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Can we find justice in a low-carbon world?

Environmental experts will consider ways to ensure social justice while transitioning to lower carbon usage at a free symposium on Thursday, April 28 at the University of Kansas.

The symposium will bring together academics, professionals, students and the public to explore how local energy transitions can be leveraged to advance social justice. A panel will consider how to prioritize the needs and rights of traditionally disadvantaged groups, asking:

  • What does social justice look like in the context of a low-carbon energy transition?
  • What avenues exist for effectively incorporating social justice priorities into the development of distributed renewables and climate adaptation policy?
  • What legal, political, or structural obstacles complicate social justice considerations?

Speakers include: Rob Verchick, chair in environmental law at Loyola University; Shalanda Baker, faculty advisor to environmental law program at William S. Richardson School of Law; Philip Berke, professor of land use and environmental planning and director of the Institute of Sustainable Coastal Communities at College Station at Texas A&M University; Jacqueline Patterson, director of the NAACP Environmental and Climate Justice Program; Julian McQueen, director of education and outreach at Green For All; Tom Jacobs, environmental program director at Mid-America Regional Council; Althea Moses, environmental justice regional coordinator for Region 7 EPA; and Dorothy Barnett, executive director of the Climate + Energy Project.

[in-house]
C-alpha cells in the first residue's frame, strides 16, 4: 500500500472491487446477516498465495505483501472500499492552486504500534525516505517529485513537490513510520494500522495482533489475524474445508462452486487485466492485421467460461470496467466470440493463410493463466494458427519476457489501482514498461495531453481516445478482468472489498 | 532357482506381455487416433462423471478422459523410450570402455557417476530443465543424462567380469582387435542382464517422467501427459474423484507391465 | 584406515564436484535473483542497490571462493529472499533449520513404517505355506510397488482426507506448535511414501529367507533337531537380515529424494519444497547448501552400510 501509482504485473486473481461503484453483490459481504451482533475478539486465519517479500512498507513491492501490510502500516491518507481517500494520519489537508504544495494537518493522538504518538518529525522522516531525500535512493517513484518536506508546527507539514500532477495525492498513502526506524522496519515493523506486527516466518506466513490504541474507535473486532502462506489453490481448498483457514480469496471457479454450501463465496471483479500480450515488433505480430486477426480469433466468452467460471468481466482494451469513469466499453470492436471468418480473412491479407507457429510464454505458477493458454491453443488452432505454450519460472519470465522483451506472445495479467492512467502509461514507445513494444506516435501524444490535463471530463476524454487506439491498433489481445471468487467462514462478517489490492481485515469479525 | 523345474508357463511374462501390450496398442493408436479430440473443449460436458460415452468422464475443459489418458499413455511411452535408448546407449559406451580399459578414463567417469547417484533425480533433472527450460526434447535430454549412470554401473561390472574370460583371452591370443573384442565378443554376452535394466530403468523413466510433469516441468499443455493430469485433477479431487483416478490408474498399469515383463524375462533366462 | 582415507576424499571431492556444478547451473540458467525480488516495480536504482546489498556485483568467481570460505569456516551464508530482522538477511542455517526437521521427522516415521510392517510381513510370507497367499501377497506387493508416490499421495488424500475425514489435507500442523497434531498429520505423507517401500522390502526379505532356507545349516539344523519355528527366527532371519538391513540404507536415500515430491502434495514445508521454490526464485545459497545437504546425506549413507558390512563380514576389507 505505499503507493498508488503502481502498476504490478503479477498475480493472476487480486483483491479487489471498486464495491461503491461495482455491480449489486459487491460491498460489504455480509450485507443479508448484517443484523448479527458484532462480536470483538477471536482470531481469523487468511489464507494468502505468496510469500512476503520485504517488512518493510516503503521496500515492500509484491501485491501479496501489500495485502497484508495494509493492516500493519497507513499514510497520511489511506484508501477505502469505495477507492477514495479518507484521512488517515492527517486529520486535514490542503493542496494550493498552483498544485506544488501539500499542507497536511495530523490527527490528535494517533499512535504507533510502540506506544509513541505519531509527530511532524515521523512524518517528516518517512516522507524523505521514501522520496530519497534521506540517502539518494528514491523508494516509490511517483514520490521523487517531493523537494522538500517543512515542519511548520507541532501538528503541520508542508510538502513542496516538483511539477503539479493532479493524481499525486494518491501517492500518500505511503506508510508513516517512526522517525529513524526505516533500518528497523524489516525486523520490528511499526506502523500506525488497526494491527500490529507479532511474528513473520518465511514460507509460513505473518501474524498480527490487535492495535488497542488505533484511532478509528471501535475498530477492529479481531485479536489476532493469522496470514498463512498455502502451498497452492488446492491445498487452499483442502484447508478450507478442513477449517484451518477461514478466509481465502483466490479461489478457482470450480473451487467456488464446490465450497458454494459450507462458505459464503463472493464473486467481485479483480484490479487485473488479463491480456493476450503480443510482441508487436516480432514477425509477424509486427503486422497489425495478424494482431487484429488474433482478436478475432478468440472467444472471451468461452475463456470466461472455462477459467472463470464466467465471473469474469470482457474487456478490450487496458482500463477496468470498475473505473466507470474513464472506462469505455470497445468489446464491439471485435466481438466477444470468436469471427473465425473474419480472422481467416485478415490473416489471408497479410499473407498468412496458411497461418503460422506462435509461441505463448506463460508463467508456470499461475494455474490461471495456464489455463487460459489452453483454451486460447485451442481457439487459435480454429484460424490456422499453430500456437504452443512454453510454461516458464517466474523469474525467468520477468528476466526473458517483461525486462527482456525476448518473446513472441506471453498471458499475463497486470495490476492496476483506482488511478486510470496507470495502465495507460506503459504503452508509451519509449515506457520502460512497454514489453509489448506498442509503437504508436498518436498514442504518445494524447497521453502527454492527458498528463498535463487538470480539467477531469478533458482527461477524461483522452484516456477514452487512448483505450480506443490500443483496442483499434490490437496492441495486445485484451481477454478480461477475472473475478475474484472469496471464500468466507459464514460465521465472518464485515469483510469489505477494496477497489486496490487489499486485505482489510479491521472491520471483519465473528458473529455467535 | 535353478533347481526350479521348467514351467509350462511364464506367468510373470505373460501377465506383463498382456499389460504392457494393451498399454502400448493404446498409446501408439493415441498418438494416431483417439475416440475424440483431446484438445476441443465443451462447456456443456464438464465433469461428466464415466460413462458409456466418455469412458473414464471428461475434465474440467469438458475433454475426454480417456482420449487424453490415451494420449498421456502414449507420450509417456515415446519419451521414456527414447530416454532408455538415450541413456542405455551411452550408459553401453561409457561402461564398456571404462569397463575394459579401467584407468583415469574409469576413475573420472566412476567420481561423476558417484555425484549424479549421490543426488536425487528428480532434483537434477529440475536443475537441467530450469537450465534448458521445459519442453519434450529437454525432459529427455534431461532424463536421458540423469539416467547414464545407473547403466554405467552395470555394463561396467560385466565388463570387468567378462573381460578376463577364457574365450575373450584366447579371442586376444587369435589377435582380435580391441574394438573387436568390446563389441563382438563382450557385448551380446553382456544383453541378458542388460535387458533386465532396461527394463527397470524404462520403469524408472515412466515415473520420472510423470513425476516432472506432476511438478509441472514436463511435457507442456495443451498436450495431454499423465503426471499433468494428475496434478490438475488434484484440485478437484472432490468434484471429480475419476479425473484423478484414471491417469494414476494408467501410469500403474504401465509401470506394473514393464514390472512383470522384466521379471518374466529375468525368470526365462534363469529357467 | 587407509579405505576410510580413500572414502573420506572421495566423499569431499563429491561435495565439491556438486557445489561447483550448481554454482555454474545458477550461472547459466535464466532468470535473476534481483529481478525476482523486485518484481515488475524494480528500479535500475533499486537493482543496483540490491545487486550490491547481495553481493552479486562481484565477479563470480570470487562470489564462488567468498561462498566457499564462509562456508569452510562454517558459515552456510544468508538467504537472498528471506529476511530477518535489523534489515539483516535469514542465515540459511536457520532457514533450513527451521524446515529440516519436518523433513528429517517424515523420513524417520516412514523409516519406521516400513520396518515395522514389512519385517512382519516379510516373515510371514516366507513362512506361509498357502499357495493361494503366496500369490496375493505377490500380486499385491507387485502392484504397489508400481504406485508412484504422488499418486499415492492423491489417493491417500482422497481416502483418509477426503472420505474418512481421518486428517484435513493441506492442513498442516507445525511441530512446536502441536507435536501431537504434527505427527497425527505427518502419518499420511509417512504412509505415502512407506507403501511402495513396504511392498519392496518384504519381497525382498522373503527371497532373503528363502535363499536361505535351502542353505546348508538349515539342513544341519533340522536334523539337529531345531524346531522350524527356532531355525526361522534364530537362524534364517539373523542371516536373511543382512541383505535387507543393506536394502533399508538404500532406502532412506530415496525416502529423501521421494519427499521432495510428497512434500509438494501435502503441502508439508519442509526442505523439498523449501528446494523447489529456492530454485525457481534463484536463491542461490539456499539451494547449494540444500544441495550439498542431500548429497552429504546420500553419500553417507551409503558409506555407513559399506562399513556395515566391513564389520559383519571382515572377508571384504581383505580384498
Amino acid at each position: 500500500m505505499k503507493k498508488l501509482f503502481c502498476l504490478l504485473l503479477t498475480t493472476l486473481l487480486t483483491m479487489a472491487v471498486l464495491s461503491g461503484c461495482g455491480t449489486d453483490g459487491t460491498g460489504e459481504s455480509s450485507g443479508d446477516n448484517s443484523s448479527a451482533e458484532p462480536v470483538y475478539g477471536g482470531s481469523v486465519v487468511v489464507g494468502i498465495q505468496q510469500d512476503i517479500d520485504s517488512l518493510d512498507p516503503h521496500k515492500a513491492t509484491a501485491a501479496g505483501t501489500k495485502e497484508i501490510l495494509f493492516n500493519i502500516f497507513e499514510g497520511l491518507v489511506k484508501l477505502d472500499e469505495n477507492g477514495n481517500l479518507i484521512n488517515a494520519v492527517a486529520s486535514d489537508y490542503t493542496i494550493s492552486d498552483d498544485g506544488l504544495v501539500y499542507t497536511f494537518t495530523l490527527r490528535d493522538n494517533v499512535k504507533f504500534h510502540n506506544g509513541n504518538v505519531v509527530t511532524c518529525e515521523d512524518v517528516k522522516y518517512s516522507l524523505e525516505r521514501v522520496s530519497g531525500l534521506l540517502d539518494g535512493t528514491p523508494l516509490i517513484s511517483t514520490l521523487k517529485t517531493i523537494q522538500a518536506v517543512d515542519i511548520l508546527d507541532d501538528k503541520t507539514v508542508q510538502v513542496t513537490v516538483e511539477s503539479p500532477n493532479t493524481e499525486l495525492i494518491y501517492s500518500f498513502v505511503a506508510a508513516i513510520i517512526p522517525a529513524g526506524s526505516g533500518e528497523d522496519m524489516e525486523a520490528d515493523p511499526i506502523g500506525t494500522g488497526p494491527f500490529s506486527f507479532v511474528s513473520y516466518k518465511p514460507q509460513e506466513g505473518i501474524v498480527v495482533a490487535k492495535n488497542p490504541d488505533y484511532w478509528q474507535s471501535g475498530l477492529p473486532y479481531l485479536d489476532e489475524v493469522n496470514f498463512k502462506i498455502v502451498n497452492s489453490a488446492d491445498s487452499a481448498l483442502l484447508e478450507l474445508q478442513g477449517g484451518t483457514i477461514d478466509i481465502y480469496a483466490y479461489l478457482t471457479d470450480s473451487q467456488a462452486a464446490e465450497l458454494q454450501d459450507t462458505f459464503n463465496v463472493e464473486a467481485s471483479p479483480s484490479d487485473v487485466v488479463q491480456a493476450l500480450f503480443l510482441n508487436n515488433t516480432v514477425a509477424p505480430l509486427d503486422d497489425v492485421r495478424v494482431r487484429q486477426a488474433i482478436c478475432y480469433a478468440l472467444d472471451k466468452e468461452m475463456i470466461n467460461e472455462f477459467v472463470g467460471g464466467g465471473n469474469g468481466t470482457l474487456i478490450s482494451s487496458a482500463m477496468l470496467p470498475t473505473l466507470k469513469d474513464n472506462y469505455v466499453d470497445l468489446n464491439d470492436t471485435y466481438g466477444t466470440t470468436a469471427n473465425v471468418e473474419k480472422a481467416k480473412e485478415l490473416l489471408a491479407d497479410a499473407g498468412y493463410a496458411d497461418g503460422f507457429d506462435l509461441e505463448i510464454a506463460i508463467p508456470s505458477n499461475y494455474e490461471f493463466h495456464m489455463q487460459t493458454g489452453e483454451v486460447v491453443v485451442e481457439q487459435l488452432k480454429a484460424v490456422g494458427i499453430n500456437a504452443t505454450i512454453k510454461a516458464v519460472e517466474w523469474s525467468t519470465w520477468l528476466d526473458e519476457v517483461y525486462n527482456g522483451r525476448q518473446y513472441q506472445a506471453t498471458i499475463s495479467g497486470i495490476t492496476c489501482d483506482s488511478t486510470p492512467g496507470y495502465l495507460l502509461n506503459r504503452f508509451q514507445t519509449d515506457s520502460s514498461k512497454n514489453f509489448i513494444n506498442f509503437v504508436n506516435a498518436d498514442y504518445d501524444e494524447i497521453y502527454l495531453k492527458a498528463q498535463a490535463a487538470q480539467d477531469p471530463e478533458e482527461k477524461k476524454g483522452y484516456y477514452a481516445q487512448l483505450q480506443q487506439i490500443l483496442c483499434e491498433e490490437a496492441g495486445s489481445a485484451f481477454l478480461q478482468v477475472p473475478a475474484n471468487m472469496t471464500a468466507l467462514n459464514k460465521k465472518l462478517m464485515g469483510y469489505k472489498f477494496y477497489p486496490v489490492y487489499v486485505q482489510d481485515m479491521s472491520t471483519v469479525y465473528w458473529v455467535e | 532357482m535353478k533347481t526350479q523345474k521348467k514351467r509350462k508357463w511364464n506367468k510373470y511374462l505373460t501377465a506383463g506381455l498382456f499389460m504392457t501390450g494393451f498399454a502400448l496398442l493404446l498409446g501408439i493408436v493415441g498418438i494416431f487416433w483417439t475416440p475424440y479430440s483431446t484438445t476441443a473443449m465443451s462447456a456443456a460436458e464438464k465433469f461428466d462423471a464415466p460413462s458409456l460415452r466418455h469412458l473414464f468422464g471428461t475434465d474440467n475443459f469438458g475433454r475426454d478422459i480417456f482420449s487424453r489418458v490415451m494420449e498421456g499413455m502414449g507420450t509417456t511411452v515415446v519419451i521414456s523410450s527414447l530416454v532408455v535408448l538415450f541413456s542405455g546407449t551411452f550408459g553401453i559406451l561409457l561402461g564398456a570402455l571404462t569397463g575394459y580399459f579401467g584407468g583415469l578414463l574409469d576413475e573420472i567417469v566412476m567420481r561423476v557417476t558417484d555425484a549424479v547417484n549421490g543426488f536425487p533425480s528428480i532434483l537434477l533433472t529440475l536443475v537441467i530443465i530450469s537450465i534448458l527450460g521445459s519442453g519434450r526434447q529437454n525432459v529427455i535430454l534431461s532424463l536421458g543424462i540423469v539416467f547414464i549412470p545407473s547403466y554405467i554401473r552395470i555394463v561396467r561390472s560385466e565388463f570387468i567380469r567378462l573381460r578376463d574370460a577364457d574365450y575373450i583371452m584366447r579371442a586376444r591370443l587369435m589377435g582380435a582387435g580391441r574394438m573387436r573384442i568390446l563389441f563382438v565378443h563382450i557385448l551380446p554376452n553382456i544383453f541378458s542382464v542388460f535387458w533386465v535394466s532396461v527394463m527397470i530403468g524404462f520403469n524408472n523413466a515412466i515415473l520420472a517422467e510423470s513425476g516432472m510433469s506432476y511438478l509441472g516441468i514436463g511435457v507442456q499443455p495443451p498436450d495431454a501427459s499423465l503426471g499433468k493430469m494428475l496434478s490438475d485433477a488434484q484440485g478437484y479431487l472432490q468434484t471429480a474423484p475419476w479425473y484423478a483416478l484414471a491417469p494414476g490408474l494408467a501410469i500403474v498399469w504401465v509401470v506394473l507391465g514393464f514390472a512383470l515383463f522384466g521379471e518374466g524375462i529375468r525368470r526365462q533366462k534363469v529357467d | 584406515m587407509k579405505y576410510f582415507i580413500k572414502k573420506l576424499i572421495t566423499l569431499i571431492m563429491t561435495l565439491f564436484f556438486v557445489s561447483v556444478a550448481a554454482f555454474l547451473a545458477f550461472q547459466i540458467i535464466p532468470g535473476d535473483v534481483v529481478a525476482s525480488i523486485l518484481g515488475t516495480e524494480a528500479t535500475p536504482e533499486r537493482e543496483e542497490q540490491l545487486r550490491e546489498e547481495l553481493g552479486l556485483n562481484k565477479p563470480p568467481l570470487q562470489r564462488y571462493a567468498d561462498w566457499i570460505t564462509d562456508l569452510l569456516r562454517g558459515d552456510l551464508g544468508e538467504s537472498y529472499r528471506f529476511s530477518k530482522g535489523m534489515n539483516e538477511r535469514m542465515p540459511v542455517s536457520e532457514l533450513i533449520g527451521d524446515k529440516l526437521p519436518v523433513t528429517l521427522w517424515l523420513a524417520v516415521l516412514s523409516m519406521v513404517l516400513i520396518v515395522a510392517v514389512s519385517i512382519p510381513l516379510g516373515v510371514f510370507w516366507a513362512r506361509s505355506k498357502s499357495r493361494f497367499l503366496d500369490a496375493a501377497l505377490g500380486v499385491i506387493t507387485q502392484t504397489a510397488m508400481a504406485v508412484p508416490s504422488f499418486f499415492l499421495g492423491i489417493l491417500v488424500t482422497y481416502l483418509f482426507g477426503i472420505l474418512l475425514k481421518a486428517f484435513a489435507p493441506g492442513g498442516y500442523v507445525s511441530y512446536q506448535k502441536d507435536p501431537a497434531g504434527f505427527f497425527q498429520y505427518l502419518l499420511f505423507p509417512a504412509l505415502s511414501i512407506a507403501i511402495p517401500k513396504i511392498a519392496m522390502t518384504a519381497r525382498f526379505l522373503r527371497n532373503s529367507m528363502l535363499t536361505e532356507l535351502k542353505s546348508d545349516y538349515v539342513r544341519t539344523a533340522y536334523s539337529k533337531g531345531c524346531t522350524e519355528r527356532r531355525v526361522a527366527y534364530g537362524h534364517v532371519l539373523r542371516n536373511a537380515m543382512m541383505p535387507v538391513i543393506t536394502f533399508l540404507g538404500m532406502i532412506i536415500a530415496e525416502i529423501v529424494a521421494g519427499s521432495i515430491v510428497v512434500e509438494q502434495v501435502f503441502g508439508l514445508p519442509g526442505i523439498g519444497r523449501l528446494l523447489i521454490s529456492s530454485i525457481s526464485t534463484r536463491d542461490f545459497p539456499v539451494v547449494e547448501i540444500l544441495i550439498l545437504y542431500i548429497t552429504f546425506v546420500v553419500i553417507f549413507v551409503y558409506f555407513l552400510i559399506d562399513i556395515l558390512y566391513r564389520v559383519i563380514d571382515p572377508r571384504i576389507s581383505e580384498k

This free event will be held from 9 a.m. to 3:30 p.m. on Thursday, April 28 at the University of Kansas Commons, Spooner Hall, 1340 Jayhawk Blvd., Lawrence KS. For more information and to register, visit

Photo: Patrick Emerson // CC BY

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